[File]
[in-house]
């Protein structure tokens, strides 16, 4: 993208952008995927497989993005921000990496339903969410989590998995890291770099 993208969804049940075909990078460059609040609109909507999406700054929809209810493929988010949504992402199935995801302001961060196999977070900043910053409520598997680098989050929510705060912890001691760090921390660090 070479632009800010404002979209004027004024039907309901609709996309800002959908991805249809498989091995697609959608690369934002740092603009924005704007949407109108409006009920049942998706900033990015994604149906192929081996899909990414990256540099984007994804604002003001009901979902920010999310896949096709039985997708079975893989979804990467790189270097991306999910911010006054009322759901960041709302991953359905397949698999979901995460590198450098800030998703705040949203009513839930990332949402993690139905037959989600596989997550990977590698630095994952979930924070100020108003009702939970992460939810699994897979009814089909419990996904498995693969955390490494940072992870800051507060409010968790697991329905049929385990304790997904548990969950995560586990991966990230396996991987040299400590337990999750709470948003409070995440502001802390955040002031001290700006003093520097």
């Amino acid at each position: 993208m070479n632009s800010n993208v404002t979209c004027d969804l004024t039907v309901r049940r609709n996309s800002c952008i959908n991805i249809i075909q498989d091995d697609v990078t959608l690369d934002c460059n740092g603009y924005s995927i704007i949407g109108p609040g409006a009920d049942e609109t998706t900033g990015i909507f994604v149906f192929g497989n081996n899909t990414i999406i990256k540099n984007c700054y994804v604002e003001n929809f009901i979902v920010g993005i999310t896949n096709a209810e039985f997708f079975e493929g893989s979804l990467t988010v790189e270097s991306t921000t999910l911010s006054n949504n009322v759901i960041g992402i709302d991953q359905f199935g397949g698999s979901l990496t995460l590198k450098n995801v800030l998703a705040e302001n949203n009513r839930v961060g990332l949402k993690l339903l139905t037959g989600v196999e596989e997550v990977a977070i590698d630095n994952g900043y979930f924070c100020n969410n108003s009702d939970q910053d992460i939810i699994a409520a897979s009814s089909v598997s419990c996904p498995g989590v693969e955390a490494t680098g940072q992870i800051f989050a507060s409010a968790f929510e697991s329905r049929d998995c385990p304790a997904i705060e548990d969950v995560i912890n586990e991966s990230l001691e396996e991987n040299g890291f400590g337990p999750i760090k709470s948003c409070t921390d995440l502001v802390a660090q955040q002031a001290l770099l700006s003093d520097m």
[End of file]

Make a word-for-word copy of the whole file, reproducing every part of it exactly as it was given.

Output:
[in-house]
């Protein structure tokens, strides 16, 4: 993208952008995927497989993005921000990496339903969410989590998995890291770099 993208969804049940075909990078460059609040609109909507999406700054929809209810493929988010949504992402199935995801302001961060196999977070900043910053409520598997680098989050929510705060912890001691760090921390660090 070479632009800010404002979209004027004024039907309901609709996309800002959908991805249809498989091995697609959608690369934002740092603009924005704007949407109108409006009920049942998706900033990015994604149906192929081996899909990414990256540099984007994804604002003001009901979902920010999310896949096709039985997708079975893989979804990467790189270097991306999910911010006054009322759901960041709302991953359905397949698999979901995460590198450098800030998703705040949203009513839930990332949402993690139905037959989600596989997550990977590698630095994952979930924070100020108003009702939970992460939810699994897979009814089909419990996904498995693969955390490494940072992870800051507060409010968790697991329905049929385990304790997904548990969950995560586990991966990230396996991987040299400590337990999750709470948003409070995440502001802390955040002031001290700006003093520097």
């Amino acid at each position: 993208m070479n632009s800010n993208v404002t979209c004027d969804l004024t039907v309901r049940r609709n996309s800002c952008i959908n991805i249809i075909q498989d091995d697609v990078t959608l690369d934002c460059n740092g603009y924005s995927i704007i949407g109108p609040g409006a009920d049942e609109t998706t900033g990015i909507f994604v149906f192929g497989n081996n899909t990414i999406i990256k540099n984007c700054y994804v604002e003001n929809f009901i979902v920010g993005i999310t896949n096709a209810e039985f997708f079975e493929g893989s979804l990467t988010v790189e270097s991306t921000t999910l911010s006054n949504n009322v759901i960041g992402i709302d991953q359905f199935g397949g698999s979901l990496t995460l590198k450098n995801v800030l998703a705040e302001n949203n009513r839930v961060g990332l949402k993690l339903l139905t037959g989600v196999e596989e997550v990977a977070i590698d630095n994952g900043y979930f924070c100020n969410n108003s009702d939970q910053d992460i939810i699994a409520a897979s009814s089909v598997s419990c996904p498995g989590v693969e955390a490494t680098g940072q992870i800051f989050a507060s409010a968790f929510e697991s329905r049929d998995c385990p304790a997904i705060e548990d969950v995560i912890n586990e991966s990230l001691e396996e991987n040299g890291f400590g337990p999750i760090k709470s948003c409070t921390d995440l502001v802390a660090q955040q002031a001290l770099l700006s003093d520097m």